"This is your country, this is your world, this is your body, and you must find some way to live within the all of it." In a profound work that pivots from the biggest questions about American history and ideals to the most intimate concerns of a father for his son, Ta-Nehisi Coates offers a powerful new framework for understanding our nation's history and current crisis. Americans have built an empire on the idea of "race", a falsehood that damages us all but falls most heavily on the bodies of black women and men.
"A Heartfelt Self-aware Literary Masterpiece"
Ta-Nehisi Coates' debut is an infectious, reflective memoir - a lyrical saga of surviving the crack-stricken streets of Baltimore in the '80s. Son of Vietnam vet and black awareness advocate Paul Coates - a poor man who set out to publish lost classics of black history - Ta-Nehisi drifts toward salvation at Howard University, while his ominous brother Big Bill finds his own rhythm hustling.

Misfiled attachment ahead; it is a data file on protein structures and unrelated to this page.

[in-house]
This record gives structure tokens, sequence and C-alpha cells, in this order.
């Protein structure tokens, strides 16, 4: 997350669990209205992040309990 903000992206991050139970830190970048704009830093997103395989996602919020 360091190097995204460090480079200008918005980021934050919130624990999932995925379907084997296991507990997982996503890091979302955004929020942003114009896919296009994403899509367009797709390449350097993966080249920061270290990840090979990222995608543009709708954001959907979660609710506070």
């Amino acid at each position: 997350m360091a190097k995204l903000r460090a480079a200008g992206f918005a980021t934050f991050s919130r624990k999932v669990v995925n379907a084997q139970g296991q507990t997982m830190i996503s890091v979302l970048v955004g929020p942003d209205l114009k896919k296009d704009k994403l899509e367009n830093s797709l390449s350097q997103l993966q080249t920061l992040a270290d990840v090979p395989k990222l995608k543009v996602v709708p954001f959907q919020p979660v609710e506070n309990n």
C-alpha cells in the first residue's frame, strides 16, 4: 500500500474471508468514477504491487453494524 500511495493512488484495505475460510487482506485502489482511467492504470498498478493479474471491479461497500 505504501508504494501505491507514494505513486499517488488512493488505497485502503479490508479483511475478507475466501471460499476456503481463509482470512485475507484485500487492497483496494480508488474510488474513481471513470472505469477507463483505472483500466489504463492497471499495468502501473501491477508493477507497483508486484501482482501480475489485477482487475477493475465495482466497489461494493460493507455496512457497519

"Interesting glimpse into a life so unlike my own"
"Lies", by Hendrik Hertzberg; "Head First", by Lauren Collins; "Who Knows Brooklyn?", by Ben McGrath; "Bench Press", by Jeffrey Toobin; "The Mask of Doom", by Ta-Nehisi Coates; "Attention, People of Earth", by Paul Simms; "Vermeer at the Met", by Peter Schjeldahl; and "Young Romantics", by David Denby
Tonight on the program, a conversation with Ta-Nehisi Coates, author and national correspondent for The Atlantic. His latest cover story reflects on the life and presidency of Barack Obama.
We conclude with Jim Steyer, the founding C.E.O. of Common Sense Media, and his brother Tom Steyer, president of NextGen Climate.
This election may be remembered as the moment when a nebulous and formerly obscure white supremacist movement known as the "alt-right" ...